Raman spectroscopy has become an important analytical and research tool. It can be used for applications as wide ranging as pharmaceuticals, forensic science, polymers, thin films, semiconductors and even for the analysis of fullerene structures and carbon nano-materials.
Raman spectroscopy is a light scattering technique, and can be thought of in its simplest form as a process where a photon of light interacts with a sample to produce scattered radiation of different wavelengths.
Raman spectroscopy is extremely information rich, (useful for chemical identification, characterization of molecular structures, effects of bonding, environment and stress on a sample).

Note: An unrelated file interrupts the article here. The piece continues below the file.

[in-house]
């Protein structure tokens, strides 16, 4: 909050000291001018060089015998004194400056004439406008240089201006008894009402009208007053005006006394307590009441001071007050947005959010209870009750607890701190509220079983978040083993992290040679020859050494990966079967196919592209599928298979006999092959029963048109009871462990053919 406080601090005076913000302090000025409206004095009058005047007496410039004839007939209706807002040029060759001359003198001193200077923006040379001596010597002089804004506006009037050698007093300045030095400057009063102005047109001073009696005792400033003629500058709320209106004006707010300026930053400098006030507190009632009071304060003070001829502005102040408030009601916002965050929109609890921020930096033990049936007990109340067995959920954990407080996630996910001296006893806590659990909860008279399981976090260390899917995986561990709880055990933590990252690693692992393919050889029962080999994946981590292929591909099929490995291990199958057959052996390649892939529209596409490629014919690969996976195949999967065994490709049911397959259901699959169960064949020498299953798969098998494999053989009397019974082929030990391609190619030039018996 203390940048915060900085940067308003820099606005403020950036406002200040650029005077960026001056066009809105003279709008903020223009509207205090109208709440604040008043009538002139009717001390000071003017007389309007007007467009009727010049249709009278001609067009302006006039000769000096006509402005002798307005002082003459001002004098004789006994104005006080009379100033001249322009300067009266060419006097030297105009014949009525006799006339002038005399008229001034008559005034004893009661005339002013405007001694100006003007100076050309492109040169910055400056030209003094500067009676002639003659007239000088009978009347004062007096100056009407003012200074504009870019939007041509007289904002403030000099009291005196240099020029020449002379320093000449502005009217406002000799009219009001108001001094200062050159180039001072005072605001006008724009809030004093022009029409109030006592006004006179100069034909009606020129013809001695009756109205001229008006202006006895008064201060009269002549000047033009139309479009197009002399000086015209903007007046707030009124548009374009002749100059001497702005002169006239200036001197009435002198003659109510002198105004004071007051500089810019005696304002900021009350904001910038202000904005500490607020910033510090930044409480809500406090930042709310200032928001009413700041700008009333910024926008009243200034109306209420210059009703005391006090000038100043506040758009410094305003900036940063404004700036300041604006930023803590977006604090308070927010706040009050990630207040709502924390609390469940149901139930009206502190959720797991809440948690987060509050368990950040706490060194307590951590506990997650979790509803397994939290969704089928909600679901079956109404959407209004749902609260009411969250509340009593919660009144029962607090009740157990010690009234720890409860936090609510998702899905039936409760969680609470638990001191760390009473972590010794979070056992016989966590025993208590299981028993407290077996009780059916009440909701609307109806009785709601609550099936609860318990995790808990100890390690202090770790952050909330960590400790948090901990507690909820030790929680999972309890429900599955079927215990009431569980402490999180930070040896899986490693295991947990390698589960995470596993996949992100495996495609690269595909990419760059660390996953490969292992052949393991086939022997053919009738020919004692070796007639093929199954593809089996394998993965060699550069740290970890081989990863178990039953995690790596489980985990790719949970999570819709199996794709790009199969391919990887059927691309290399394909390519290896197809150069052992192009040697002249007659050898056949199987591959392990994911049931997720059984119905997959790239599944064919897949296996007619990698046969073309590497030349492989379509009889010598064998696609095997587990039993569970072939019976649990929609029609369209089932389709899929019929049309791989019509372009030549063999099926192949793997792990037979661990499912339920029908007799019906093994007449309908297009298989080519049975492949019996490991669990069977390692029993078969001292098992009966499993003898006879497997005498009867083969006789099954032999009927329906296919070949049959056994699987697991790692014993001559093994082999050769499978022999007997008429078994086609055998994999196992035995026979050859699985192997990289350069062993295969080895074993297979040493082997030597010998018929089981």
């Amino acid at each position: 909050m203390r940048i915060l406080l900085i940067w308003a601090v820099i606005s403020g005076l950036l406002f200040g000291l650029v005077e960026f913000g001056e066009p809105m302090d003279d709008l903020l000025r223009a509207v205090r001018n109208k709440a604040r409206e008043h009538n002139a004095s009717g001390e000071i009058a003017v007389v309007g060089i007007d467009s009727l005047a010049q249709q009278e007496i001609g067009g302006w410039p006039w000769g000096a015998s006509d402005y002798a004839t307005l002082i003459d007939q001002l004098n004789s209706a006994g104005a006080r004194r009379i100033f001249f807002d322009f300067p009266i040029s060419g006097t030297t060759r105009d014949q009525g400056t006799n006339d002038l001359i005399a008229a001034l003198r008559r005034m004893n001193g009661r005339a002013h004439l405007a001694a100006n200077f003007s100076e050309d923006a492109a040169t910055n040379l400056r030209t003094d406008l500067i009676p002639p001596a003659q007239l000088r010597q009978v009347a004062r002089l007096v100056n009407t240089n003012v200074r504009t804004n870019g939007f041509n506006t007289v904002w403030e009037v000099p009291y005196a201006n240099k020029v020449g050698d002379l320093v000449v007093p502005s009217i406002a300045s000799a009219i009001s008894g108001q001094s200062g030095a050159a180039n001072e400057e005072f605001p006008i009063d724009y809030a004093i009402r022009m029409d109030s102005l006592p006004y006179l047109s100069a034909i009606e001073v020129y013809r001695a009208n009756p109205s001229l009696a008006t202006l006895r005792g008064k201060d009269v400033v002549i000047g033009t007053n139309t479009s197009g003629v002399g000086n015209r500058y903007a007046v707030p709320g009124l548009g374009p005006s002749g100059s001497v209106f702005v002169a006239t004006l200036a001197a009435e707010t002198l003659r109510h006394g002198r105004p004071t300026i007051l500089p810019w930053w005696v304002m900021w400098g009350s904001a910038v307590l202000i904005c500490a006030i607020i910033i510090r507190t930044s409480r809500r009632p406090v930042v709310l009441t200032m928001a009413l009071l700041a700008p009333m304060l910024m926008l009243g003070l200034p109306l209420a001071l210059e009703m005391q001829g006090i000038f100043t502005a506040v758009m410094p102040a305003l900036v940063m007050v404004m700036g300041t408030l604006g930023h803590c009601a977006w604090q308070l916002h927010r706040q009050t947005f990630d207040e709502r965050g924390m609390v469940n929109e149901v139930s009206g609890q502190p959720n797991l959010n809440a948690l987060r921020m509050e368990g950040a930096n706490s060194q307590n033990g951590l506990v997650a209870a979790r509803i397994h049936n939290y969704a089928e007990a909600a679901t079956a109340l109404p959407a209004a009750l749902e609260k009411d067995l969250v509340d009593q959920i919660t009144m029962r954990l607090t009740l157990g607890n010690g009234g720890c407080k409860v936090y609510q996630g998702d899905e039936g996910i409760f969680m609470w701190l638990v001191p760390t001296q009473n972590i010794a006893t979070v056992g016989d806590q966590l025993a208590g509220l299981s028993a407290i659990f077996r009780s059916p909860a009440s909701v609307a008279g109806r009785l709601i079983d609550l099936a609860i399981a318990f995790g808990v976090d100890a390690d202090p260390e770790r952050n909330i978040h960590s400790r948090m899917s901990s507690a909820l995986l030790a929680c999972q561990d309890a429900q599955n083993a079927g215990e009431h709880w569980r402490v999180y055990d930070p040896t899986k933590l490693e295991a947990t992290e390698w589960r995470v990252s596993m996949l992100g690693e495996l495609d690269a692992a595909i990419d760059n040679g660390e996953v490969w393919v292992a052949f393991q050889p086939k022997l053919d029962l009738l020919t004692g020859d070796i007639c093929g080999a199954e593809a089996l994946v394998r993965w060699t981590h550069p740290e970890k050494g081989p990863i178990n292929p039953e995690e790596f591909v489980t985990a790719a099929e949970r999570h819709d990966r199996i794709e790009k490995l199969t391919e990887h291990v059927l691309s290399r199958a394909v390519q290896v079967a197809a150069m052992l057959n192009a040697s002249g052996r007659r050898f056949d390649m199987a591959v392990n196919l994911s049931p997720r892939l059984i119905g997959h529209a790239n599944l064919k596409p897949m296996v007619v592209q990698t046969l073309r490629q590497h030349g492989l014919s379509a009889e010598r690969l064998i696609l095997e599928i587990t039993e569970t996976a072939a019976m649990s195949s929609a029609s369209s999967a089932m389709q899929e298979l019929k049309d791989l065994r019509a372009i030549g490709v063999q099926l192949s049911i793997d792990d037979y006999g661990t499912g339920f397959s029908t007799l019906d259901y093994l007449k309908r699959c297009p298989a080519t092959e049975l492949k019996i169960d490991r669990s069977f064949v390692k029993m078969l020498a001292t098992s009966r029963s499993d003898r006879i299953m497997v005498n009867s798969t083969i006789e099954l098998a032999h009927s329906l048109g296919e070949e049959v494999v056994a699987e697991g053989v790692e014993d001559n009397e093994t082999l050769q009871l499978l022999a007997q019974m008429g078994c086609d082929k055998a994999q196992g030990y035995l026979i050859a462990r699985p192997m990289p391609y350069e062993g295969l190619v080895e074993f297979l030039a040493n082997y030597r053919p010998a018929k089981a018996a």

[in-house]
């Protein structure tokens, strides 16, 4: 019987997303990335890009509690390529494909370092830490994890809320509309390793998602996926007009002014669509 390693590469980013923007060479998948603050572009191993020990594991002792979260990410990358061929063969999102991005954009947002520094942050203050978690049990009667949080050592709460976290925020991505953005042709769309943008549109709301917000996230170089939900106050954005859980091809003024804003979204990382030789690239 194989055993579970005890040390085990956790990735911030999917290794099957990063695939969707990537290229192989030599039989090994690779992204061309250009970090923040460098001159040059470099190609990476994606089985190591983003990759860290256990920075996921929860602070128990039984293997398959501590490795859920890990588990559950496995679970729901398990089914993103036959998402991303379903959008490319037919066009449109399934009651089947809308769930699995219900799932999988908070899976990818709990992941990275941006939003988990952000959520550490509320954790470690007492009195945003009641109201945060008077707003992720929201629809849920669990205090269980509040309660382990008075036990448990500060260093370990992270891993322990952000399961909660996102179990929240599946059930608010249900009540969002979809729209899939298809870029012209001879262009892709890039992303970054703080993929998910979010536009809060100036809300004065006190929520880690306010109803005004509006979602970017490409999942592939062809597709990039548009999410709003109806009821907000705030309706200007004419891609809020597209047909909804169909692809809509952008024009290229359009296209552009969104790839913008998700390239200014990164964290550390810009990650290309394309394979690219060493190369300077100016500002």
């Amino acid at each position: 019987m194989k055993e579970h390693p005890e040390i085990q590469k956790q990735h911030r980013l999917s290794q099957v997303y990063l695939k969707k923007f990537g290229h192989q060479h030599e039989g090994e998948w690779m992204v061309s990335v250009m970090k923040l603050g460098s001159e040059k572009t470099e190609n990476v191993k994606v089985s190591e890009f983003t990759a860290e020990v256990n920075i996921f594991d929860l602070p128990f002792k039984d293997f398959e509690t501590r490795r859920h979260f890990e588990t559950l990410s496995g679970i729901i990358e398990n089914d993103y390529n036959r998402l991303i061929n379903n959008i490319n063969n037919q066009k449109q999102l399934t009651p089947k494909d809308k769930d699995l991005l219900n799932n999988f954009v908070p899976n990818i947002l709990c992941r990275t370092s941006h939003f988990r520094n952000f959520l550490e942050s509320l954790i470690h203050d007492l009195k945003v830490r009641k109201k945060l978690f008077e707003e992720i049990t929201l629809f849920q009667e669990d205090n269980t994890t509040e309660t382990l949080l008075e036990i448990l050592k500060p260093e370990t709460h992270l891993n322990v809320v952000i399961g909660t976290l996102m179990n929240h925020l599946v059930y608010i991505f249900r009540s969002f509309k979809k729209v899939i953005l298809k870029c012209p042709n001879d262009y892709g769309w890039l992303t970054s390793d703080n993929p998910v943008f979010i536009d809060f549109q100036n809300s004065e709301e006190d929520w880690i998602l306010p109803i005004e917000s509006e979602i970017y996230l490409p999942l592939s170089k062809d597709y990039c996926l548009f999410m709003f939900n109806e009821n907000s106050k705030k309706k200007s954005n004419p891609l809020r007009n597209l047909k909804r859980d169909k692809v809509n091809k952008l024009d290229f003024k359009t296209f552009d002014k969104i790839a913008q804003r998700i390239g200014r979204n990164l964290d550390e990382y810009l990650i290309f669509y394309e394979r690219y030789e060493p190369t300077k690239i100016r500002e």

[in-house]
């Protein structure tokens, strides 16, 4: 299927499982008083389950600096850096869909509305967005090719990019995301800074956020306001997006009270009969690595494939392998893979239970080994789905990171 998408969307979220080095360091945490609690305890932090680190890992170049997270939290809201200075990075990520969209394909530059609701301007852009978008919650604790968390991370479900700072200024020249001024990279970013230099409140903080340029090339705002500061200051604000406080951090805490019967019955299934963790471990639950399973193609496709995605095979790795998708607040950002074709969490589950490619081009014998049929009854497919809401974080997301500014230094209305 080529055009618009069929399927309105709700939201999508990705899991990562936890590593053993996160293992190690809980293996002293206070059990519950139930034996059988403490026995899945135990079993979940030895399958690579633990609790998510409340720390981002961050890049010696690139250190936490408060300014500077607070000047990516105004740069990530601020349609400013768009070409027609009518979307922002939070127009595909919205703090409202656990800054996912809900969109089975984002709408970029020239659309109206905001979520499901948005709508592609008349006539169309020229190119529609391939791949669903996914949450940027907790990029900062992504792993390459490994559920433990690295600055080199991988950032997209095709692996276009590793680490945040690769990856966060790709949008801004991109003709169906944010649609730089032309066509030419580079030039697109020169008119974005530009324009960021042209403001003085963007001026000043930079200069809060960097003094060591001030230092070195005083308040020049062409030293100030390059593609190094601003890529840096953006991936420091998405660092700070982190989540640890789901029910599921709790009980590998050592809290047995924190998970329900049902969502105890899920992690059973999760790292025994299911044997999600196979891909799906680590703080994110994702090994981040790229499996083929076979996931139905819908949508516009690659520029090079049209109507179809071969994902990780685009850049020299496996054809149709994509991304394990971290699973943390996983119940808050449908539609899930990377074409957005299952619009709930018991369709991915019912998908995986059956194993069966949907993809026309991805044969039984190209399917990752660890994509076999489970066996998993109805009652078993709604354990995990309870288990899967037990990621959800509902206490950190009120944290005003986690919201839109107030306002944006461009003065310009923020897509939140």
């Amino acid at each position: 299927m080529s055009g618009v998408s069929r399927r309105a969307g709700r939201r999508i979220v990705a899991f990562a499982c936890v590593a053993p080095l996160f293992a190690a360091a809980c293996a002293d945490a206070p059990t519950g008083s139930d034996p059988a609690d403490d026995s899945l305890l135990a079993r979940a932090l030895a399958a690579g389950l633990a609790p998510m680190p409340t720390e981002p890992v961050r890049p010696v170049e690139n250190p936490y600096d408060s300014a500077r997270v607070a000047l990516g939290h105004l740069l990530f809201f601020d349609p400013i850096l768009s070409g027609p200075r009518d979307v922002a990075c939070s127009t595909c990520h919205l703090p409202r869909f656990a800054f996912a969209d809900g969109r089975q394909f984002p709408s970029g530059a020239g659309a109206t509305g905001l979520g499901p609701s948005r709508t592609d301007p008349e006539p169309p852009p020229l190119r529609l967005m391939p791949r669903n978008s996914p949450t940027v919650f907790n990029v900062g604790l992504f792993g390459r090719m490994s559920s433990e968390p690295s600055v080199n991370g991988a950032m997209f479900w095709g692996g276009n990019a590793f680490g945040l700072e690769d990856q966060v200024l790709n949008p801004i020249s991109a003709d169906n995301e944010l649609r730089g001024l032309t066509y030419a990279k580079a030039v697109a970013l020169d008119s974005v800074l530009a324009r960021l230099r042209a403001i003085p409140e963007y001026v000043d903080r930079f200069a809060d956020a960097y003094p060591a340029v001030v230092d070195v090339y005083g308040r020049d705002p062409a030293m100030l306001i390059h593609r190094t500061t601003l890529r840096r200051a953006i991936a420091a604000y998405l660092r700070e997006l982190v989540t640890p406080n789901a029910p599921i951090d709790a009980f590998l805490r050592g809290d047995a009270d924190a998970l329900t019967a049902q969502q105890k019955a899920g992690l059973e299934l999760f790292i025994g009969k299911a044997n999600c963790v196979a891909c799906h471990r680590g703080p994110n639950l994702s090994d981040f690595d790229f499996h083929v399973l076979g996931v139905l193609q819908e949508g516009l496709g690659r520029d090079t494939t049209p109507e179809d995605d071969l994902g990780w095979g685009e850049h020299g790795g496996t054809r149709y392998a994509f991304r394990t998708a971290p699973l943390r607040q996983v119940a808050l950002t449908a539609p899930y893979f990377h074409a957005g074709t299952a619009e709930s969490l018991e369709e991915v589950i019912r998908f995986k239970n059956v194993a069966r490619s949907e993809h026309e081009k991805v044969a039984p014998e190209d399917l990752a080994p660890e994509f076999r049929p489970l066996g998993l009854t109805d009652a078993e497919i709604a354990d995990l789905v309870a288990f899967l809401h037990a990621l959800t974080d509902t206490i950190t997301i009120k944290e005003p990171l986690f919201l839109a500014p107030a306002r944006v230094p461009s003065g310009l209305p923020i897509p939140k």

Historically, the technique of Raman spectroscopy was not that widely taught within university courses, even though the scattering process itself was established as far back as 1928 by Professor C.V Raman. FTIR, UV-VIS, and NMR etc. were generally more commonplace. In the mid 1990's, the next generation of smaller, more compact instruments started to evolve. They utilized newer lasers, optics and detectors and began the micro Raman revolution.